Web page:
Still, there’s an awful lot we will miss. We’re prone to get into routines, stuck in ruts, immersed in repeating patterns of behavior at the instrument. We become robotic in our approach without realizing it. This is why many seasoned professionals still like to take lessons with respected coaches from time to time, to help take stock of what may be getting missed.
Sometimes, when capturing a live performance in a less than ideal space, an audio engineer will record a few seconds of any faint ambient sound happening in the room: buzzes, hums, and so on. They will use this snippet as a tool to help subtract or cancel any unwanted room noises in the final product, should they arise.
Your process as a musician is bound to be plagued by unwanted ambient noise that you may not be aware of, because it has become part of the general background of your everyday musicianship. A great way to capture and assess this junk is to record yourself playing, let a few days or a week pass, and then listen to the playback as studiously, impartially, and critically as you possibly can.
This is a good beginning for self-improvement. You will discover in your playing at least ten quirks you didn’t know you had, and from that point you can diagnose each of them and work on improving them. While generally no fun at all to go through, especially at first, this meticulous self-care will return huge dividends in your performances — not just in the apparent musical quality, but in your confidence and mental stability during the act of performance. It will eventually make performing a less exasperating, more comfortable experience for you.
This command and conquer attitude is the diametric opposite of everything is just fine until people show up.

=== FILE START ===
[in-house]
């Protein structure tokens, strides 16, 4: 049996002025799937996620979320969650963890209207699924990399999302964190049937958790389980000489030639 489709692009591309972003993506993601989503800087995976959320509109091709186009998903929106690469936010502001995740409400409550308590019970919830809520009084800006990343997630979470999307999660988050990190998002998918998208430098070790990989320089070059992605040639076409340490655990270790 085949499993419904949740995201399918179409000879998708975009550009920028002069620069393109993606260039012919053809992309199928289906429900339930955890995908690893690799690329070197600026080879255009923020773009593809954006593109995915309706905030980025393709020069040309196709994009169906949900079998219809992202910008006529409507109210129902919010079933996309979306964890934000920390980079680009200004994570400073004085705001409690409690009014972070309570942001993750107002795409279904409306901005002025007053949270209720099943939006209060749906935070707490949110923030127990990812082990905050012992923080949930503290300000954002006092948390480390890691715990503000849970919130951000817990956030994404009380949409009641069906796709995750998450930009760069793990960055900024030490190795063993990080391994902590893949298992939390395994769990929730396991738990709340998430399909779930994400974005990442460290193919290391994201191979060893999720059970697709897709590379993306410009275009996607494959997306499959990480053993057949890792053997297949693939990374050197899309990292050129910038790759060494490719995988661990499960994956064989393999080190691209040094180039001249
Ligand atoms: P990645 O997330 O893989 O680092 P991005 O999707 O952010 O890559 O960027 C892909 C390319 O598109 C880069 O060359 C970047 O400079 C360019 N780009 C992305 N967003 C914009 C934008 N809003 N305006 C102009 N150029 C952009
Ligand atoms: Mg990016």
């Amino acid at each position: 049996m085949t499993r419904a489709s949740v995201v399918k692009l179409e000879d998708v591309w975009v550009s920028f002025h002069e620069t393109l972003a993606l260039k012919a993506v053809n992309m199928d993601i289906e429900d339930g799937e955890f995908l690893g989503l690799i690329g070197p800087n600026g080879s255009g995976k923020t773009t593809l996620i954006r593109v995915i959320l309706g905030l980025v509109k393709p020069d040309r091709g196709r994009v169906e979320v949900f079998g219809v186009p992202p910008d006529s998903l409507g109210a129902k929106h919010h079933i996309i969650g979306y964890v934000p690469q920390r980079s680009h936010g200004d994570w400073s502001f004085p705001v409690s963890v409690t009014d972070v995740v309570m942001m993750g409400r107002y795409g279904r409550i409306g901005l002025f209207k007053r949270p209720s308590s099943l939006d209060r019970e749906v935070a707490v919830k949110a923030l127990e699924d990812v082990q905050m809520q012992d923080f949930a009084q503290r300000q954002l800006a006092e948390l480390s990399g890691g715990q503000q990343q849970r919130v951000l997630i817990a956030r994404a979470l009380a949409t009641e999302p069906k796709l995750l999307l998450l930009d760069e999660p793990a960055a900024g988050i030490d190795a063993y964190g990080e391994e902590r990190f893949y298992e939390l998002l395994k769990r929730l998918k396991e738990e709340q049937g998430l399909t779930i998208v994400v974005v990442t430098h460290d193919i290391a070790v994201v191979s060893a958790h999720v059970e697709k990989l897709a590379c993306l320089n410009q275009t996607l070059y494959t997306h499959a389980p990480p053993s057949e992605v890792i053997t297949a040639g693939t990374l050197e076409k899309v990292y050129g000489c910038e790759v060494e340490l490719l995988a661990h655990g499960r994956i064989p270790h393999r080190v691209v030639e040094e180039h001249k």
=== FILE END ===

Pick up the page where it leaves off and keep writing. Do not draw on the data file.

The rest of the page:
The other thing is that you simply have to get more practice performing. It’s the best way I know to help control nerves and to cultivate a confident, relaxed vibe. I don’t doubt that the quality of your playing does take a hit when there is an audience present — this is very common, and it certainly isn’t a disorder or anything of the sort. So you need to do it more often.
I’ve encountered many music students who seem to believe that a great performance is going to be the natural end result of a lot of time in the practice room, like a cake coming out of the oven. All done, let’s eat!
But this is almost never the case; a great performance is the optimal end result of having undertaken a large number of less-than-great performances beforehand, just as a delicious cake may have been preceded by many oddly shaped, dry, less tasty ones.
Too many of us simply don’t perform enough. We learn a piece in order to perform it only once or twice, and then we move on. This is the classic hometown piano recital model, and for many pupils it continues into college or conservatory.
It’s likely that, when we hear a career soloist slay a concerto, they’ve already performed it publicly somewhere between dozens and hundreds of times before. And the very first one of those was after all the time in the practice room! It’s also likely that they’re still nervous about performing — there are plenty of world-class performers who continue to experience stage fright, as it’s called, to varying degrees. But because of all that hard-earned XP, they gradually learn to deal with nerves more smoothly; they can play well no matter what kind of day or week they’ve had.
That kind of consistency and professionalism is not a gift. It is a learned and practiced skill in and of itself, quite apart from the music.